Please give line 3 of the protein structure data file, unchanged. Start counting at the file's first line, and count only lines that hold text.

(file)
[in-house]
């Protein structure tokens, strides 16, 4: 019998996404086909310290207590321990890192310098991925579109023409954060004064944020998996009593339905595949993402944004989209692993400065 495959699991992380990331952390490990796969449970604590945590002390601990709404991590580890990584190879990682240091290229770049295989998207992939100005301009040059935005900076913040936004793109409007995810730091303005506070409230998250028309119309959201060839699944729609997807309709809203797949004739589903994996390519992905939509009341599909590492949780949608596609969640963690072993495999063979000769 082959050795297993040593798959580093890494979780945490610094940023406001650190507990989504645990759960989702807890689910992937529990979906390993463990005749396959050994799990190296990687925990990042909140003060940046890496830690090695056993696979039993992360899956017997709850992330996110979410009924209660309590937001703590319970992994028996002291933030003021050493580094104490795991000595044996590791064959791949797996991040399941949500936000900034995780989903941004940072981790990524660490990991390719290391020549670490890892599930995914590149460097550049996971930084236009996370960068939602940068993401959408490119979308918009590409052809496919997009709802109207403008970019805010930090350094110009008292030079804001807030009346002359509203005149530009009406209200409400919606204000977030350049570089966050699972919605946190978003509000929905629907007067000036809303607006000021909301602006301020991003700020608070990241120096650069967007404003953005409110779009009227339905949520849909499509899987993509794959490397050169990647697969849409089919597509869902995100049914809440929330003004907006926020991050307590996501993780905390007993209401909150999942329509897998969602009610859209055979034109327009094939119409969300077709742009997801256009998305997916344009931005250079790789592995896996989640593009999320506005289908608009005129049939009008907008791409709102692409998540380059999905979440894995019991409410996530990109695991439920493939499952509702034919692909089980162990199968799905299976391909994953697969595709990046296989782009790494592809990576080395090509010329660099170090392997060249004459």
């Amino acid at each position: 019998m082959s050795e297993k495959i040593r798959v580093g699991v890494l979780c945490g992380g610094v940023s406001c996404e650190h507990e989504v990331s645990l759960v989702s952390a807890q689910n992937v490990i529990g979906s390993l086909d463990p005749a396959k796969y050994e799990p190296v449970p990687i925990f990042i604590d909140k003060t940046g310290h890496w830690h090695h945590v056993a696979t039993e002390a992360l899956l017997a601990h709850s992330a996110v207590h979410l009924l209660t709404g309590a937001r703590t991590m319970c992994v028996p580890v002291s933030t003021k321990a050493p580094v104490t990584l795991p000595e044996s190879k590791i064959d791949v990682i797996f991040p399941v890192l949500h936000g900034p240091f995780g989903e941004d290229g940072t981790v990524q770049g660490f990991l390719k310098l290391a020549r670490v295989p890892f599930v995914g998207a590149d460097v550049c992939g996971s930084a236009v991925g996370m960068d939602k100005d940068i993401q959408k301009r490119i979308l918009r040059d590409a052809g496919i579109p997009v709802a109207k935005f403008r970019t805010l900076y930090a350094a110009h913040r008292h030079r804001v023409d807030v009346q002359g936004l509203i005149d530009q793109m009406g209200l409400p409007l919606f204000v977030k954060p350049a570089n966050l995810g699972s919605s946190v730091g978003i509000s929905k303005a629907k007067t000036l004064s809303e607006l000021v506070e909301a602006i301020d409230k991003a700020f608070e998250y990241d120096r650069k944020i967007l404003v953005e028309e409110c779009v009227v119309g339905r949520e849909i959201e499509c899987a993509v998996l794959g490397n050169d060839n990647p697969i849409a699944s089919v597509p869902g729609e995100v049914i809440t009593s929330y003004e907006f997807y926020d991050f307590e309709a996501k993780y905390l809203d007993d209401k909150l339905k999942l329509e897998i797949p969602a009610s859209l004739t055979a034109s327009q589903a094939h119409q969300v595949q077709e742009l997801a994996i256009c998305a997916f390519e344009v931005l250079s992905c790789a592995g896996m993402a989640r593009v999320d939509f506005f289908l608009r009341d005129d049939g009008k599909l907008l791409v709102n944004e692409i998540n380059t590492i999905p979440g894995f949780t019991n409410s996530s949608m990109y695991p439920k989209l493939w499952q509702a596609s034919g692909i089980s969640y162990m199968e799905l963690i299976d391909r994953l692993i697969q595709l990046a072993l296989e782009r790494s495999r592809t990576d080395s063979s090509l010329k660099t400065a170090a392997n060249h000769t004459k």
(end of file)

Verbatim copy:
């Amino acid at each position: 019998m082959s050795e297993k495959i040593r798959v580093g699991v890494l979780c945490g992380g610094v940023s406001c996404e650190h507990e989504v990331s645990l759960v989702s952390a807890q689910n992937v490990i529990g979906s390993l086909d463990p005749a396959k796969y050994e799990p190296v449970p990687i925990f990042i604590d909140k003060t940046g310290h890496w830690h090695h945590v056993a696979t039993e002390a992360l899956l017997a601990h709850s992330a996110v207590h979410l009924l209660t709404g309590a937001r703590t991590m319970c992994v028996p580890v002291s933030t003021k321990a050493p580094v104490t990584l795991p000595e044996s190879k590791i064959d791949v990682i797996f991040p399941v890192l949500h936000g900034p240091f995780g989903e941004d290229g940072t981790v990524q770049g660490f990991l390719k310098l290391a020549r670490v295989p890892f599930v995914g998207a590149d460097v550049c992939g996971s930084a236009v991925g996370m960068d939602k100005d940068i993401q959408k301009r490119i979308l918009r040059d590409a052809g496919i579109p997009v709802a109207k935005f403008r970019t805010l900076y930090a350094a110009h913040r008292h030079r804001v023409d807030v009346q002359g936004l509203i005149d530009q793109m009406g209200l409400p409007l919606f204000v977030k954060p350049a570089n966050l995810g699972s919605s946190v730091g978003i509000s929905k303005a629907k007067t000036l004064s809303e607006l000021v506070e909301a602006i301020d409230k991003a700020f608070e998250y990241d120096r650069k944020i967007l404003v953005e028309e409110c779009v009227v119309g339905r949520e849909i959201e499509c899987a993509v998996l794959g490397n050169d060839n990647p697969i849409a699944s089919v597509p869902g729609e995100v049914i809440t009593s929330y003004e907006f997807y926020d991050f307590e309709a996501k993780y905390l809203d007993d209401k909150l339905k999942l329509e897998i797949p969602a009610s859209l004739t055979a034109s327009q589903a094939h119409q969300v595949q077709e742009l997801a994996i256009c998305a997916f390519e344009v931005l250079s992905c790789a592995g896996m993402a989640r593009v999320d939509f506005f289908l608009r009341d005129d049939g009008k599909l907008l791409v709102n944004e692409i998540n380059t590492i999905p979440g894995f949780t019991n409410s996530s949608m990109y695991p439920k989209l493939w499952q509702a596609s034919g692909i089980s969640y162990m199968e799905l963690i299976d391909r994953l692993i697969q595709l990046a072993l296989e782009r790494s495999r592809t990576d080395s063979s090509l010329k660099t400065a170090a392997n060249h000769t004459k």